Tow trucks have begun removing storm-damaged cars stored on a privately-held section of the Enterprise Park at Calverton Wednesday morning after the New York State DEC sent a cease and desist letter to the property owner ordering removal of the cars.
The cars, which were deemed inoperable after superstorm Sandy, are stored in the thousands on a section of EPCAL owned by developer Jan Burman, town officials said.
Unlike a similar arrangement the town has with an auto auction company to store vehicles elsewhere at EPCAL, the cars, trucks and SUVs on Burman’s property are being kept on grass by a different auto auction company, which DEC officials objected to in their letter.
In the Nov. 26 letter to car auction group Copart — which is storing the cars on the Burman land — DEC Regional Supervisor Robert Marsh wrote that the storage of cars on grassland at EPCAL threatened the habitats and foraging grounds of threatened or endangered species.
Tiger salamanders on the site may be crushed by the heavy equipment used to store and move the vehicles around the site, Mr. Marsh said, and the cars are also “an adverse modification of foraging habitat for northern harriers” and the short-eared owl, an endangered species.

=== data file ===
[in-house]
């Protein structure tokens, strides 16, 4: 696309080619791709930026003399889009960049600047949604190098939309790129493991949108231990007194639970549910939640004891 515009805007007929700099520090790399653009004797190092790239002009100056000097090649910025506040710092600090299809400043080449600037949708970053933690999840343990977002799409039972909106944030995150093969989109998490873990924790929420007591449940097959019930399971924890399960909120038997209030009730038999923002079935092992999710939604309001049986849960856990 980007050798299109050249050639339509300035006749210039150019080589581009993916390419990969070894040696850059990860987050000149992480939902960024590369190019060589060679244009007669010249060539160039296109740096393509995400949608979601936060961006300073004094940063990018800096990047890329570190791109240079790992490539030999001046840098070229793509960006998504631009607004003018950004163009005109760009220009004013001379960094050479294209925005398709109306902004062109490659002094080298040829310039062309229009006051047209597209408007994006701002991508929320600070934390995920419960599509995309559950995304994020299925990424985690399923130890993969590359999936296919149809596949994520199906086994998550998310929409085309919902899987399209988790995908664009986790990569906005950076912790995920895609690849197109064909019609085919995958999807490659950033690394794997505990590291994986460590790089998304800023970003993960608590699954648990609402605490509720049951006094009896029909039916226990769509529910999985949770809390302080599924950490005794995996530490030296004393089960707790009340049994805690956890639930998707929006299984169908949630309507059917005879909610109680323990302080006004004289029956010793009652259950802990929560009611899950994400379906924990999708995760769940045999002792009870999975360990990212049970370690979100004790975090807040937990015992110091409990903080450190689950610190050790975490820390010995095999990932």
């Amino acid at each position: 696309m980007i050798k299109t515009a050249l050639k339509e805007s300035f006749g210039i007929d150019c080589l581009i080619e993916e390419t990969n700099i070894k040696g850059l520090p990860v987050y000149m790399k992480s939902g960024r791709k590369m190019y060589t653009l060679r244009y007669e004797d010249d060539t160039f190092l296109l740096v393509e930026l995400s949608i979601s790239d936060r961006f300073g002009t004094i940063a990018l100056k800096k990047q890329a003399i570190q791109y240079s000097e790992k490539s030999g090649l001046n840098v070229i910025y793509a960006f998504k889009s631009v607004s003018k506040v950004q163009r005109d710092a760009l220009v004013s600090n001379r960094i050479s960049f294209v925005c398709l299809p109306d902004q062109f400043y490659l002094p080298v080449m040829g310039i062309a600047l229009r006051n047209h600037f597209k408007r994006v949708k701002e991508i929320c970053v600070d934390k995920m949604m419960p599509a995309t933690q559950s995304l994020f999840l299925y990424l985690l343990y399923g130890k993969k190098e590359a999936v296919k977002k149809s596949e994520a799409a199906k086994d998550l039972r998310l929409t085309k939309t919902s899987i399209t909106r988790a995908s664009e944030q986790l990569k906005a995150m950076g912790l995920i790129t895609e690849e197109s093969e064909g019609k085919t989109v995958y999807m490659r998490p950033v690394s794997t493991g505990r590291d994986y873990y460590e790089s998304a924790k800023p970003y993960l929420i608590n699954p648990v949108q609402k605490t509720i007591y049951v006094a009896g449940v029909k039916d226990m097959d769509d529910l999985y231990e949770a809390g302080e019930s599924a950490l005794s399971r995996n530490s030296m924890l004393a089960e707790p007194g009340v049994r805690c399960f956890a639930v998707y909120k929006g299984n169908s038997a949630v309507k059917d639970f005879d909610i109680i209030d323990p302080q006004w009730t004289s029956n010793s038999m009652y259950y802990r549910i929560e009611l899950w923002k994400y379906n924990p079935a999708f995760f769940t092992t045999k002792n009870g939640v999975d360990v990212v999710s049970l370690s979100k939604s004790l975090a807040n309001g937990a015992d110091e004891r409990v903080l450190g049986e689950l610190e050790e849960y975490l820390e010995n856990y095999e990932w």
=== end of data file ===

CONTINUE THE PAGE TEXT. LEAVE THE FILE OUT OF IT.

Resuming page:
This would be a violation of New York code that prohibits activities that threaten endangered species, he wrote.
“You are hereby advised to cease your operation at the referenced location immediately,” Mr. Marsh said in the letter to Copart officials. “All vehicles should be removed from the identified sensitive habitat areas as soon as physically possible.”
A local environmental advocate had previously criticized plans to store cars on the EPCAL property, saying the vehicles posed an environmental safety hazard.
Town officials initially issued a stop-work order on the Burman property’s car storing operation, but later rescinded the order because they the state Department of Environmental Conservation was the correct agency to look into the issue rather than the town, Supervisor Sean Walter said in a previous interview.
Mr. Walter was unable to be reached for comment Wednesday morning.
Bill Fonda, a spokesman for the DEC, said the town alerted the state to the potential violation at EPCAL
“[The] DEC will always assist property owners to follow best management practices to protect the environment,” Mr. Fonda said in an email. “In this case, the Town of Riverhead contacted DEC to discuss the use of the town-owned property at EPCAL for storage of vehicles, but the private property owner involved did not.”
On Tuesday, DEC officials and state troopers were onsite and by Wednesday cars were seen being loaded onto flatbed trucks and removed from the EPCAL property.
A security guard working for Copart at the site said no more cars were being allowed into the property, and he did not allow a reporter to enter the property.
Representatives from Copart could not be immediately reached for comment.
The cars being stored through the town’s lease also amount to in the thousands, but they are parked on the unused runways at the former Grumman facility.
DEC officials have said they do not have a problem with the town’s arrangement.